After a number of phone conversations, I thought what the hell, and arranged to go see the piano, giving the owner a break on the cost, friend to friend.  I was also thinking, though, that if there was enough work and the means to pay for it, and if I could be put up for a few nights, it could work for me.  I did this once for a family near New York City.  They had a spare apartment, and room in the basement for a makeshift shop, and I spent a week reconditioning their old Steinway upright.  They fed me dinner each night (with wine!)

The piano was exactly what I expected: about seventy years old, worn but not abused, no significant damage, playable.  It had been an upper quality piano out of the factory.  Someone had done a pretty good job of replacing the hammerheads at some point, and the bass strings and tuning pins were replacements, too.  The piano was even at concert pitch! I could have just tuned it, and it would have been fine for casual use or beginner's lessons.  I drew up a list of things worth doing, all those little maintenance things that had gotten overlooked over the years.  It was a great candidate for rebuilding, if anyone had the money.  Otherwise, it could be used for another decade, maybe two, but not for professional or heavy use.  I would have been happy to do the work.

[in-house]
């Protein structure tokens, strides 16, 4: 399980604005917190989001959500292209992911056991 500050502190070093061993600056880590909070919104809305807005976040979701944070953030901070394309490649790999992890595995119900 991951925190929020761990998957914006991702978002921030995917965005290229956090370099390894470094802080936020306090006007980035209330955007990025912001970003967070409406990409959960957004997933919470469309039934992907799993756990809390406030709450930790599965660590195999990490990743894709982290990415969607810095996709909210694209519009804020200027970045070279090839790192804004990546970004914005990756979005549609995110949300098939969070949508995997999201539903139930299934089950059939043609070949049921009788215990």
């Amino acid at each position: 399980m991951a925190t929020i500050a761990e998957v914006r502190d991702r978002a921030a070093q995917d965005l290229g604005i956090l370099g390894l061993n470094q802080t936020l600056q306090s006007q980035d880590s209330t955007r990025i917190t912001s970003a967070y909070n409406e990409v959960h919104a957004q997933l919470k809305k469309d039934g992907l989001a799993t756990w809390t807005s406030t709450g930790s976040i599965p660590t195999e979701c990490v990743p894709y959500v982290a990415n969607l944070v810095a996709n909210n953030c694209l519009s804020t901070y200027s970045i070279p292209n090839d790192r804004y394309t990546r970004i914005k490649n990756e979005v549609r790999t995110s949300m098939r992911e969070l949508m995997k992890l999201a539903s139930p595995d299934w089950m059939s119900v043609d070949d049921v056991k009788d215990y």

The intended recipient has been speaking with me, still nervous about long-term maintenance costs, whether the piano is "worth it," wondering if I would do the work piecemeal.  I just wrote him a long email, and I thought I'd post some of it here.
The reason why you can find old pianos for free or cheap is because they all need work, and continue needing work.  In fact, new pianos need maintenance too, but it gets put off until finally the piano is unplayable and needs a lot of work all at once.  Things then just get worse as the maintenance is put off for decades.